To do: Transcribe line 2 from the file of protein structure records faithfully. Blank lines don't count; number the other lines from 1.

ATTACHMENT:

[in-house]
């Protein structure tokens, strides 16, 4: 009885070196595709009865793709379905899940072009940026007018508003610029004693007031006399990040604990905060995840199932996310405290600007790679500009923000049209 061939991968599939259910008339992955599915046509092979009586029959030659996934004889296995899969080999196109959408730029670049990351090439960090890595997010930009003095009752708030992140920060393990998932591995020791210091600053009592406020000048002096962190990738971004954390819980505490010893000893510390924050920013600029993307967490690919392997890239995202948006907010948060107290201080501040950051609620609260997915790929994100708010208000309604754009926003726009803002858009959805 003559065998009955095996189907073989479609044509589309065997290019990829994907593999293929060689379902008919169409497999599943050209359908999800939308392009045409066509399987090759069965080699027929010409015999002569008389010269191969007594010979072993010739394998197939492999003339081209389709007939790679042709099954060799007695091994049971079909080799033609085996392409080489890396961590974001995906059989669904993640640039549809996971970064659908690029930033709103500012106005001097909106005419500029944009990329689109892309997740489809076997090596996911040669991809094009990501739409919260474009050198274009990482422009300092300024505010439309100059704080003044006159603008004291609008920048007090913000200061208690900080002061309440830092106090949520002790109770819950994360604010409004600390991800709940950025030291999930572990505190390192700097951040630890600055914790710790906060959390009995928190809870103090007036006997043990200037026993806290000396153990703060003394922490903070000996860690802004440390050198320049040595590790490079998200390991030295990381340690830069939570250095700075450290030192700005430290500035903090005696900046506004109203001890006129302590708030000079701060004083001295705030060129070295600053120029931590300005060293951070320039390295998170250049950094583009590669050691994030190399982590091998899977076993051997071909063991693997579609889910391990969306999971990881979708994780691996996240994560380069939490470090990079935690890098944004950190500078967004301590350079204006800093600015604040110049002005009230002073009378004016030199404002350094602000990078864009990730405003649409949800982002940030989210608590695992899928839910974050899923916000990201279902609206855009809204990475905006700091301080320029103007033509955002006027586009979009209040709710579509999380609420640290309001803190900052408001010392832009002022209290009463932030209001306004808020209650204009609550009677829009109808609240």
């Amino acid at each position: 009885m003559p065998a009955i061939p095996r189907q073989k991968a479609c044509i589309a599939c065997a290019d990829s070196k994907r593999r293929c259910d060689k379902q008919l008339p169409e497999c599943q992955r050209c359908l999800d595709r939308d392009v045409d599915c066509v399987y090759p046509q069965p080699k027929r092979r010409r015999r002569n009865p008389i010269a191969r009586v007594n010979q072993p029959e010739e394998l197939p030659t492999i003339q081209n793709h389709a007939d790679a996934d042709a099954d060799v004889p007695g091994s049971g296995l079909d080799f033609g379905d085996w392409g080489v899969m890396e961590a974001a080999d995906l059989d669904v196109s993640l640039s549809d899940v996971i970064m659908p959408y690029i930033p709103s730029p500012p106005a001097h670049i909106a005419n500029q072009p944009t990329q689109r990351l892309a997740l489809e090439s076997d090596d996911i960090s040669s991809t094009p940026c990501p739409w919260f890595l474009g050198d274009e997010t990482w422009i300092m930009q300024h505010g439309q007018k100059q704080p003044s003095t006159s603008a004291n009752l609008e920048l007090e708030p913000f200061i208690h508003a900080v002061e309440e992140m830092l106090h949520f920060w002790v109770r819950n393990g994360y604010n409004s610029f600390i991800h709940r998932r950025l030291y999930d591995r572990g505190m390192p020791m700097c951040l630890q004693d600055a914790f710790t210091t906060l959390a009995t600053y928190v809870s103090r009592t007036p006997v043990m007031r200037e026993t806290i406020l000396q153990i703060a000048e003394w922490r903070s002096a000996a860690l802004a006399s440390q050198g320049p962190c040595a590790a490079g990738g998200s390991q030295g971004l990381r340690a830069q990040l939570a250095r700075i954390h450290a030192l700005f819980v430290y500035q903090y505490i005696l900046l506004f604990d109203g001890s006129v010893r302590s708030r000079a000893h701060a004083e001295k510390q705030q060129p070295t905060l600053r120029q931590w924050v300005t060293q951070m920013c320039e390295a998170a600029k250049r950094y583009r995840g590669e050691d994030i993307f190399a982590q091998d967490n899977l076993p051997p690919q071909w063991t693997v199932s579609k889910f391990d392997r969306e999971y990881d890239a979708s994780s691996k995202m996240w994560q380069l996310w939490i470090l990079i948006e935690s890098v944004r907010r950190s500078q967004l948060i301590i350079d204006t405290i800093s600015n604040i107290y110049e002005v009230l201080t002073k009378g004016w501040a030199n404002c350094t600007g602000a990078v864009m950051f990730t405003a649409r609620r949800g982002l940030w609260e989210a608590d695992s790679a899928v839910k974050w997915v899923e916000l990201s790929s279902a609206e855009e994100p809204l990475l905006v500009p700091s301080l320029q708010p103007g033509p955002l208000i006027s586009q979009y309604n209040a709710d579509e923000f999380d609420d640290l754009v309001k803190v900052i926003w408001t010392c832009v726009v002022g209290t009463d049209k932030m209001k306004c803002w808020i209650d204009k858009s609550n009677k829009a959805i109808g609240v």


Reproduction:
């Protein structure tokens, strides 16, 4: 009885070196595709009865793709379905899940072009940026007018508003610029004693007031006399990040604990905060995840199932996310405290600007790679500009923000049209 061939991968599939259910008339992955599915046509092979009586029959030659996934004889296995899969080999196109959408730029670049990351090439960090890595997010930009003095009752708030992140920060393990998932591995020791210091600053009592406020000048002096962190990738971004954390819980505490010893000893510390924050920013600029993307967490690919392997890239995202948006907010948060107290201080501040950051609620609260997915790929994100708010208000309604754009926003726009803002858009959805 003559065998009955095996189907073989479609044509589309065997290019990829994907593999293929060689379902008919169409497999599943050209359908999800939308392009045409066509399987090759069965080699027929010409015999002569008389010269191969007594010979072993010739394998197939492999003339081209389709007939790679042709099954060799007695091994049971079909080799033609085996392409080489890396961590974001995906059989669904993640640039549809996971970064659908690029930033709103500012106005001097909106005419500029944009990329689109892309997740489809076997090596996911040669991809094009990501739409919260474009050198274009990482422009300092300024505010439309100059704080003044006159603008004291609008920048007090913000200061208690900080002061309440830092106090949520002790109770819950994360604010409004600390991800709940950025030291999930572990505190390192700097951040630890600055914790710790906060959390009995928190809870103090007036006997043990200037026993806290000396153990703060003394922490903070000996860690802004440390050198320049040595590790490079998200390991030295990381340690830069939570250095700075450290030192700005430290500035903090005696900046506004109203001890006129302590708030000079701060004083001295705030060129070295600053120029931590300005060293951070320039390295998170250049950094583009590669050691994030190399982590091998899977076993051997071909063991693997579609889910391990969306999971990881979708994780691996996240994560380069939490470090990079935690890098944004950190500078967004301590350079204006800093600015604040110049002005009230002073009378004016030199404002350094602000990078864009990730405003649409949800982002940030989210608590695992899928839910974050899923916000990201279902609206855009809204990475905006700091301080320029103007033509955002006027586009979009209040709710579509999380609420640290309001803190900052408001010392832009002022209290009463932030209001306004808020209650204009609550009677829009109808609240």